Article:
Herbivores All the Way Down


Back in the 1980s and 1990s, a revolution in the way dinosaurs were conceived to have evolved occurred, in which a basal stock of croc-ish animals (this was during the “thecodont origin of … everything (?)” phase of archosaur relationship hypotheses) developed into the dinosaurs we know today, basically divided into three groups:

Theropod dinosaurs, including potentially birds; sauropods and their kin, the “prosauropods”; and ornithischians. While the latter group were considered herbivorous almost exclusively, with some omnivorous basal forms (like “fabrosaurs”), and the first group was almost exclusively considered carnivorous with some omnivorous forms, the herbivory/carnivory aspects never crossed over. In Sauropodomorpha, the group containing sauropods and “prosauropods,” basal forms were considered mostly herbivores, with some carnivorous trends (some of it based on confused fossils of giant croc-like rauisuchids or postosuchids). But this meant that theropods were nested within a group that trended, at its base, towards herbivory.

All dinosaurs, then, would have had a little plant-eater in their near-ancestry. Continue reading

Posted in Art, Biological Comparison, Paleoecology, Paleontology, Reconstruction, Science Reporting | Tagged , , , , , , , | 16 Comments

Strange Tid[w]ings


Yi qi conceptsThe new small theropod Yi qi was described 29 April, 2015, far too late to be a practical joke for All Fools’ Day (by 4 weeks, precisely). Why would it be? The animal, described by Xu Xing and a number of colleagues, is based on a single specimen of a mostly crappy slab. Continue reading

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Facial Expressions


Models for "cheeks" in Ornithischia.How many faces do I have?

The various and many ways to make a “cheek,” and the various facial tissues for which we have primary (preserved remains) and secondary (inferred) evidence for, in fossil sauropsidans. (These images are CC-BY-ND-NC. Please don’t take them without permission.)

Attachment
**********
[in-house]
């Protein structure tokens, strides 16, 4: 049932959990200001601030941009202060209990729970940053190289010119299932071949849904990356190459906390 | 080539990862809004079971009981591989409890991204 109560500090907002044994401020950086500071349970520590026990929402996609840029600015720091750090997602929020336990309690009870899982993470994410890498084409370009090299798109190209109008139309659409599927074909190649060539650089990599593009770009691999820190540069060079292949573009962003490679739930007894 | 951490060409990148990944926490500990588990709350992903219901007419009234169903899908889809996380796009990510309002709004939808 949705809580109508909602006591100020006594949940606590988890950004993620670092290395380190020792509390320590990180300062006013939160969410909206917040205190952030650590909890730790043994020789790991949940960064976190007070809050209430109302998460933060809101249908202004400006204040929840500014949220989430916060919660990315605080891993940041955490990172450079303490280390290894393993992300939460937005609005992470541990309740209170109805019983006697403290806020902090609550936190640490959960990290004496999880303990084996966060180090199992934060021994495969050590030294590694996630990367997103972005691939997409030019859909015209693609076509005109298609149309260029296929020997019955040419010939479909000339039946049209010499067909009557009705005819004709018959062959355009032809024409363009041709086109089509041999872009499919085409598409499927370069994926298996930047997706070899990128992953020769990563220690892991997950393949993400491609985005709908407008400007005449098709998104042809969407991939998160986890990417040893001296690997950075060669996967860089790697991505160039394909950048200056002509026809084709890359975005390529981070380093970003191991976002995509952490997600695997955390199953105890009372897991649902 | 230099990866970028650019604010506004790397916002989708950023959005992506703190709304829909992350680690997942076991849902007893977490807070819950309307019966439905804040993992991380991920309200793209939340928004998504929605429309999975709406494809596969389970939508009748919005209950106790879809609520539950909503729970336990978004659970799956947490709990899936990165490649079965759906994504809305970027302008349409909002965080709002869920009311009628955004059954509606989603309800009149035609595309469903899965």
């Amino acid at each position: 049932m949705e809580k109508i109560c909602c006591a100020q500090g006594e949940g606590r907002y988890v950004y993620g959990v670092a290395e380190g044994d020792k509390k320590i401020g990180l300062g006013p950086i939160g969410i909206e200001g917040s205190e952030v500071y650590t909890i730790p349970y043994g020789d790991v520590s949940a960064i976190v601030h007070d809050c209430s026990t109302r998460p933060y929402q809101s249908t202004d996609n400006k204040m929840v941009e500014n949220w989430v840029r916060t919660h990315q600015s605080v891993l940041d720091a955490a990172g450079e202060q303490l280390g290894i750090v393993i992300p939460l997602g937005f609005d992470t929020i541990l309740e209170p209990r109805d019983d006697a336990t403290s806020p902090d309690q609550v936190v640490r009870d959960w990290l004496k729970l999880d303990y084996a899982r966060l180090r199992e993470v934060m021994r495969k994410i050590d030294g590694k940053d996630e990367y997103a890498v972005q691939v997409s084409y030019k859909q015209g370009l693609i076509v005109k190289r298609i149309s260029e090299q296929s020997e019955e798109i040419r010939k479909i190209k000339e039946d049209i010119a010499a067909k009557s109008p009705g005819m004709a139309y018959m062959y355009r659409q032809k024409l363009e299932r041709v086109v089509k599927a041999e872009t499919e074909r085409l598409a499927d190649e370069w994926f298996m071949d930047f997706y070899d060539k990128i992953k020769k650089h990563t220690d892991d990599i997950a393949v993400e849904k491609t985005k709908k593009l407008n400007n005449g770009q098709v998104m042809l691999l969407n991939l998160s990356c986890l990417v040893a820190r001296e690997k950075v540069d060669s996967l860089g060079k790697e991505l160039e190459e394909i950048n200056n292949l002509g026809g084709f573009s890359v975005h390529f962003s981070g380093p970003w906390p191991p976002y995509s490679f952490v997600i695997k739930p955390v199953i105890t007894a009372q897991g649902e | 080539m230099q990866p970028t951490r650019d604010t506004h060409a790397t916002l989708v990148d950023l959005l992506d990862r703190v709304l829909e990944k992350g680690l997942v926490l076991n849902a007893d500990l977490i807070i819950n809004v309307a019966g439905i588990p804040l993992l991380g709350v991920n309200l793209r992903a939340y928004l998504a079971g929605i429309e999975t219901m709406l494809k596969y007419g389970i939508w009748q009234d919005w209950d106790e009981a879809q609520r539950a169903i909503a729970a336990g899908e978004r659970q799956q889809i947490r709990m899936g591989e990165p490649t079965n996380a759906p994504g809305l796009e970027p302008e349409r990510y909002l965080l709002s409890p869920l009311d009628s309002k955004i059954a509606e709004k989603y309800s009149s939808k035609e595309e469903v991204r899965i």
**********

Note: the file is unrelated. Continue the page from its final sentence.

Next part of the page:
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Posted in Art, Biological Comparison, Biology, Biomechanics, Paleobiology, Paleontology, Reconstruction | Tagged , , , , , , , | 6 Comments

Unsung


Art is, perhaps, one of the most expensive things I’ve ever done. And yet the process from setting pen or pencil to paper and producing something coherent seems effortless, flawless, quick, and easy. We make it easy, because we’ve had years of training. Patient family, if exasperated, and careful teachers, studious research, and years upon years of not-so-easy toil, practicing, grinding, suffering to be able to draw out leviathan from the page — all this goes into producing something so simple as a line drawing Continue reading

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A Question of Money


As time goes on, it’s becoming harder and harder to keep progress on the website and handle my own day to day, so the blogging has diminished and even time to research and start work on the process of education and material access — which leads into research and oddly money — fades. To that end I am looking at two forms of outreach and resource gathering:

My skimmer skull in skimming style, from the Redbubble capture of how it looks on a shirt.

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A Mystery of Caenagnathidae


Some time ago, Michael Mortimer posted on his site the idea that the Dzharakuduk avian Kuszholia mengi might actually be an oviraptorosaur! The similarities in the vertebrae (based mostly on sacrals) were starling. But also convergent. Was it? The Dzharakuduk locality has also produced definite jaws of oviraptorosaurs, so the question of whether these jaws and those vertebrae belonged together was raised. Continue reading

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A Look Back at the Bite Stuff, 2014 Edition


Another year over, and a new one’s about to begin.

It’s the [western] new year, and it’s been a little more bumpy than normal. Big things happened! I blogged less, but the blogging was more radical. Continue reading

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